The Irony Of Wanting Abortion Rights As We Celebrate Mother’s Day

Roe v. Motherhood

Tuesday night Fox News kept showing footage of angry protesters (mostly young women in less than modest attire) outside the Supreme Court building demanding that the justices not overturn Roe v. Wade. I wasn’t really surprised, but I still felt sad that they couldn’t understand that abortion takes the lives of the most vulnerable and innocent human beings. I also felt angered by their obvious selfishness. Essentially, they want sexual pleasure without its consequential responsibilities.

How odd to watch such a display mere days before Mother’s Day. Does anyone else see the irony of it? The commercials bookending shots of the protesters showed airbrushed images of devoted mothers who clearly cherished their children, urging fathers to buy them roses, chocolate and jewelry as tokens of appreciation. The mothers in the commercials clearly glowed with joy over the privilege of having brought little lives into the world. How different from the young women outside the Supreme Court who demanded to destroy their children before those children were even born!

Motherhood sometimes is inconvenient and difficult, certainly. Airbrushed commercials neglect to mention the countless sacrifices women make in order to bear and raise children. Please understand that I don’t ignore the truth that moms go through a lot of hardships and disappointments. Perhaps many of those protesters fear the challenges of motherhood precisely for those reasons. But, while I don’t want to minimize the downside of being a mom, I think it’s important to remember what Scripture teaches about children.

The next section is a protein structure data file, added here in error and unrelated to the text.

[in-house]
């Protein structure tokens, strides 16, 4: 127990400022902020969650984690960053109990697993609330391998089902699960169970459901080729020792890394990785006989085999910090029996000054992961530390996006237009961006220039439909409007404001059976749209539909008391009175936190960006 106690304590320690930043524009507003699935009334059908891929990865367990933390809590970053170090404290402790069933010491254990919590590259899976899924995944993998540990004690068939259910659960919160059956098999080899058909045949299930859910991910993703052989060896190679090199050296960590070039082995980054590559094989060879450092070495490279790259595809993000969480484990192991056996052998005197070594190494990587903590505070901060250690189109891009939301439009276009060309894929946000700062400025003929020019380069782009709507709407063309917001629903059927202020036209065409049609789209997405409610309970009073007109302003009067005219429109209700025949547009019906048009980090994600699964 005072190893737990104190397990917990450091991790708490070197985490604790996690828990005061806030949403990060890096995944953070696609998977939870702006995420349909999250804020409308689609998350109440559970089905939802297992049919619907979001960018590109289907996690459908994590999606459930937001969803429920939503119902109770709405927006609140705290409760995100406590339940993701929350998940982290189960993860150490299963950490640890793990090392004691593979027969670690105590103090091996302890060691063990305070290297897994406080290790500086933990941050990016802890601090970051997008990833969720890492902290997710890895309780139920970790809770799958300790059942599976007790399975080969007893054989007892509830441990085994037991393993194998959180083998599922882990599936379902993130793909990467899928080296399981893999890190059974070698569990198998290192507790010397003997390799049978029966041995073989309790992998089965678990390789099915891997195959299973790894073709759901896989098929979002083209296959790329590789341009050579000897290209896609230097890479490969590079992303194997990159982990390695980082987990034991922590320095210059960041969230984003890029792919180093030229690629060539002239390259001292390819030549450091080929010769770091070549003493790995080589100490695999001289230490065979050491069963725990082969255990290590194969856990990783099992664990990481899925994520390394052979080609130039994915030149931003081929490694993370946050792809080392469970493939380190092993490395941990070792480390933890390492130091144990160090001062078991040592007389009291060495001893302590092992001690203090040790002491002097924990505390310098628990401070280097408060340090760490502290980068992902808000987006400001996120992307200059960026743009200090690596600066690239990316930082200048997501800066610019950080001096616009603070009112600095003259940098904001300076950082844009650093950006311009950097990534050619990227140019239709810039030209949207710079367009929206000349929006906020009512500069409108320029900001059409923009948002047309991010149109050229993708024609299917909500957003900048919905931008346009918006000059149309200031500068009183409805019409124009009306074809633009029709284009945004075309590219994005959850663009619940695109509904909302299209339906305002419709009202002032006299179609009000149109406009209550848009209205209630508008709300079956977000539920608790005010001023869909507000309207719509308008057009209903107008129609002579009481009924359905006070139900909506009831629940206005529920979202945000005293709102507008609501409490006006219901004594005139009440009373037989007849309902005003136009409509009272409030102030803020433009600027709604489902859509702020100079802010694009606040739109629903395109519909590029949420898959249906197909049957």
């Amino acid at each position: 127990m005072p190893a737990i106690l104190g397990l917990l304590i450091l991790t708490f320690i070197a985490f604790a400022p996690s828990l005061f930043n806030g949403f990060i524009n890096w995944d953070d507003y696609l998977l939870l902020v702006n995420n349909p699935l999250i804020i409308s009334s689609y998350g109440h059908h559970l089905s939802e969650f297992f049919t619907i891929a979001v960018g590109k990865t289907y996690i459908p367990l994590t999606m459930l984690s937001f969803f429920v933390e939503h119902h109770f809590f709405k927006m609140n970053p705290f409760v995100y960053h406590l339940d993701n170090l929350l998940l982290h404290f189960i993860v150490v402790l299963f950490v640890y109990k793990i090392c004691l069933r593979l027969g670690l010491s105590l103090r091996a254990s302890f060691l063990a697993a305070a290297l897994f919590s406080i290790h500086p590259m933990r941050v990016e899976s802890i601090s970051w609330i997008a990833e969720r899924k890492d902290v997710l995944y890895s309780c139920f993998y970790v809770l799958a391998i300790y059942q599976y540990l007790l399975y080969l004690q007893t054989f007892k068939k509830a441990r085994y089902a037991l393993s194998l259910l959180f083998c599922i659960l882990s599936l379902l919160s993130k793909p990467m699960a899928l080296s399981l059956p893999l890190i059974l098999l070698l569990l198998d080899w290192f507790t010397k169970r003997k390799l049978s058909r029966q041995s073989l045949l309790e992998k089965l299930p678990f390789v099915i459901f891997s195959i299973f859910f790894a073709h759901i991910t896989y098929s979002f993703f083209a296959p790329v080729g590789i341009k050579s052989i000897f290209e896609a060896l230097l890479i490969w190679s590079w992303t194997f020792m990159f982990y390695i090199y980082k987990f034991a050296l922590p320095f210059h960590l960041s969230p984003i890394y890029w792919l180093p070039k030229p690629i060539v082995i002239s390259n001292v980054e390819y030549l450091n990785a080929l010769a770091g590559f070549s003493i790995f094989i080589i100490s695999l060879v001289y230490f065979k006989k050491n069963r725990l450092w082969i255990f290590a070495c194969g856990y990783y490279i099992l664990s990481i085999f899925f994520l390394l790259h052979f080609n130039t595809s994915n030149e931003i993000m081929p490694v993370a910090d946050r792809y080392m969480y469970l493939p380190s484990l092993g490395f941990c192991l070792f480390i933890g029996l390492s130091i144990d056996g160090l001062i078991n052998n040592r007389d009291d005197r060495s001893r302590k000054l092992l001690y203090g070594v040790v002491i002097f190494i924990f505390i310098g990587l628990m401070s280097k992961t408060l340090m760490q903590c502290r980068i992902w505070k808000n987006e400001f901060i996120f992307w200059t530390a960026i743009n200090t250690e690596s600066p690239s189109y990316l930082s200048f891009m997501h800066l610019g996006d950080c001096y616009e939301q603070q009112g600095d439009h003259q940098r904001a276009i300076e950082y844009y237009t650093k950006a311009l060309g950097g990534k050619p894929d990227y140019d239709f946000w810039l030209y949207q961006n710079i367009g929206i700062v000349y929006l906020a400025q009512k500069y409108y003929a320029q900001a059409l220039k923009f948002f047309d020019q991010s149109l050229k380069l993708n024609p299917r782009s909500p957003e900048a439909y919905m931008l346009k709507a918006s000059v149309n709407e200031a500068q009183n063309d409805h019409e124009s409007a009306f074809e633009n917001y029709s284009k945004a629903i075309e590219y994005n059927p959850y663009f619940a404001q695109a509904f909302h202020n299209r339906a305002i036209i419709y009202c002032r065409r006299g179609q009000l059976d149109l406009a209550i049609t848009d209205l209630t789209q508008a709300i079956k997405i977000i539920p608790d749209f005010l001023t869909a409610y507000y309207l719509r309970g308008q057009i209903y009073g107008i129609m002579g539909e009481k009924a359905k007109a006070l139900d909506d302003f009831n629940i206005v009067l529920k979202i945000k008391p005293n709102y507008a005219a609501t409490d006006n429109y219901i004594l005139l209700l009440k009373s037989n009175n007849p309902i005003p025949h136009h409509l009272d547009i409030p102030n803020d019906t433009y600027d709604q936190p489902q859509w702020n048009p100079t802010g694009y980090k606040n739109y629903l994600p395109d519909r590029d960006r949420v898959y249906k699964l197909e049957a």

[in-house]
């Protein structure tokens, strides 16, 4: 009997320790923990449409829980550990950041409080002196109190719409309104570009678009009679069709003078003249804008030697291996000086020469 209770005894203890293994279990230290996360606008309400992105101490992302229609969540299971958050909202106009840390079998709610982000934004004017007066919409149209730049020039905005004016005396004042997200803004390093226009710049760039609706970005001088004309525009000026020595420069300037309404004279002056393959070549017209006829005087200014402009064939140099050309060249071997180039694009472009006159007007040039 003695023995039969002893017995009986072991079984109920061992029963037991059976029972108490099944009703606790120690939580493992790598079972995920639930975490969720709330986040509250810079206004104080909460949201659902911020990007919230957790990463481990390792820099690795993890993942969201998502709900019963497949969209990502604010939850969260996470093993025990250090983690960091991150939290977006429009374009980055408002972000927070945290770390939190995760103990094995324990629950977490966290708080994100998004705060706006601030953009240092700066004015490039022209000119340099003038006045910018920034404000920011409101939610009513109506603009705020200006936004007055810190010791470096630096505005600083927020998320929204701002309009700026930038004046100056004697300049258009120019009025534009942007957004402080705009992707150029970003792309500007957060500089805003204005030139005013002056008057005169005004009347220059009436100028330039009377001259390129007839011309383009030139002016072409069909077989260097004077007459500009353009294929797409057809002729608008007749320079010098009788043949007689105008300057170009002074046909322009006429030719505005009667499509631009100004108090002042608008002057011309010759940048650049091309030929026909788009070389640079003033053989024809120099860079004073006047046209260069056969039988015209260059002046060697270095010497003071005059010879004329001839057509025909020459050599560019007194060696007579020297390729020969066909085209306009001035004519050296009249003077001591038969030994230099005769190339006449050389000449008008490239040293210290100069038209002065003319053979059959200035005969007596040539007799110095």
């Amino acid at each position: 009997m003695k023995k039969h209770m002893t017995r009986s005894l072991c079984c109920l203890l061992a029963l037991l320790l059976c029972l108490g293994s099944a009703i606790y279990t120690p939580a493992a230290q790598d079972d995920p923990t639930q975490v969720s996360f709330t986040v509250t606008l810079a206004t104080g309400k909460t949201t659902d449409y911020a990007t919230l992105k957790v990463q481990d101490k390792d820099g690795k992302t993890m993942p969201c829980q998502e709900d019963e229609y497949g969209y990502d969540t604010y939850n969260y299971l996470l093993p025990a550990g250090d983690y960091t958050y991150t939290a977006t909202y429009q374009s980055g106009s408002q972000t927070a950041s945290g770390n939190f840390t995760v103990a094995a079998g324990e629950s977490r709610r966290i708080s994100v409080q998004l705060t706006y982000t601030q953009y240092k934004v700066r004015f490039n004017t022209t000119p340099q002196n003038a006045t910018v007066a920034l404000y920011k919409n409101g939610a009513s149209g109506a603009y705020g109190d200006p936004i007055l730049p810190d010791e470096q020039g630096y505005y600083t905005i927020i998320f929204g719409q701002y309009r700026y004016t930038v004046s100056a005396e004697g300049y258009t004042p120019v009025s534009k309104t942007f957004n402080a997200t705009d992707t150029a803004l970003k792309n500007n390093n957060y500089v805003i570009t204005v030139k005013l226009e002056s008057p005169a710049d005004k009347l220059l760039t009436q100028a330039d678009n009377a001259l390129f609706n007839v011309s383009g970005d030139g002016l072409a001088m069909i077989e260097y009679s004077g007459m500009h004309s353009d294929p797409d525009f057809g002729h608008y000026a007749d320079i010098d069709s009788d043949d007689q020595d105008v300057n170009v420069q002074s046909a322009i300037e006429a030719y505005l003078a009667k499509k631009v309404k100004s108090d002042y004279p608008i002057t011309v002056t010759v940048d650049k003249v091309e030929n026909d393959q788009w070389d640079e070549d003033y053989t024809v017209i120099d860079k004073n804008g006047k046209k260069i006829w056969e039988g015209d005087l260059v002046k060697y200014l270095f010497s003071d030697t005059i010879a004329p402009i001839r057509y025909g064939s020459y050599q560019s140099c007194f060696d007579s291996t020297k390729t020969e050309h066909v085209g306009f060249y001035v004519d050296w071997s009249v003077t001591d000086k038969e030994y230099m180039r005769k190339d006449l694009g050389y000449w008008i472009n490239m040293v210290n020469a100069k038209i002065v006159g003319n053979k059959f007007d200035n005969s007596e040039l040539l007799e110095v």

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Can Childless Women Enjoy Mother’s Day?

She couldn’t face hearing the Mother’s Day sermon that year. Her doctors had confirmed a few months earlier that they had no treatment for her type of infertility. Adoption agencies insisted that her husband was too old for them to adopt. So she spent that Mother’s Day (and subsequent Mother’s Days) curled up in her bed, weeping over the children she’d never have.

She and her husband were, for many years, two of my closest friends, so I sympathized with their grief as they sympathized with my grief over being unmarried. I had avoided weddings in earlier years, so I well understood why Mother’s Day services would exacerbate her pain. Even now, I believe we should be patient and compassionate toward our sisters in Christ who struggle with infertility because I watched such a special friend suffer so deeply.

And I admit to having mixed feelings now, as many of my friends have become grandmothers. I get tempted toward jealousy when my sister talks about her adventures with her grandchildren. It’s strange, but I feel more upset about not being a granny than about not being a mom. Will someone explain that one to me?

The apostle Paul instructs us to weep with those who weep (Romans 12:15). How often I wish that more Christians would obey that command, especially around their childless sisters on Mother’s Day. Many pastors preach on the glories of motherhood, which is good in our culture that demeans stay-at-home moms. But those sermons, while important, can make childless women feel like failures. Therefore, we must show sensitivity to them, especially on Mother’s Day!

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Teaching The (Usually) Easy Part

John, although he has his moments, is very easy to love. The thought of needing an older woman to teach me to cultivate affectionate feelings towards him amuses me, because those feelings come without much effort on my part. Hopefully most of my married readers can say the same thing about their husbands.

Sadly, many wives don’t have this sort of testimony. Sadder still, even Christian marriages can struggle, with wives experiencing difficulty maintaining affection for their husbands and children. We’ll get to reasons for such problems momentarily, but first we need to go back to Titus 1 for a look at the culture in Crete. Understanding the people Paul originally directed his instructions to gives us clarity on how his instructions apply to 21st Century Christian wives.

In Titus 1, Paul commissioned Titus to appoint elders across the island nation of Crete. These elders would need the ability to deal with troublemakers, whether those who taught false doctrine or those who lived in self-indulgence. Paul reminded Titus that the inhabitants of that island generally lived in flagrant rebellion against God’s laws.

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Teaching What Is Good — Comma, Colon Or Both?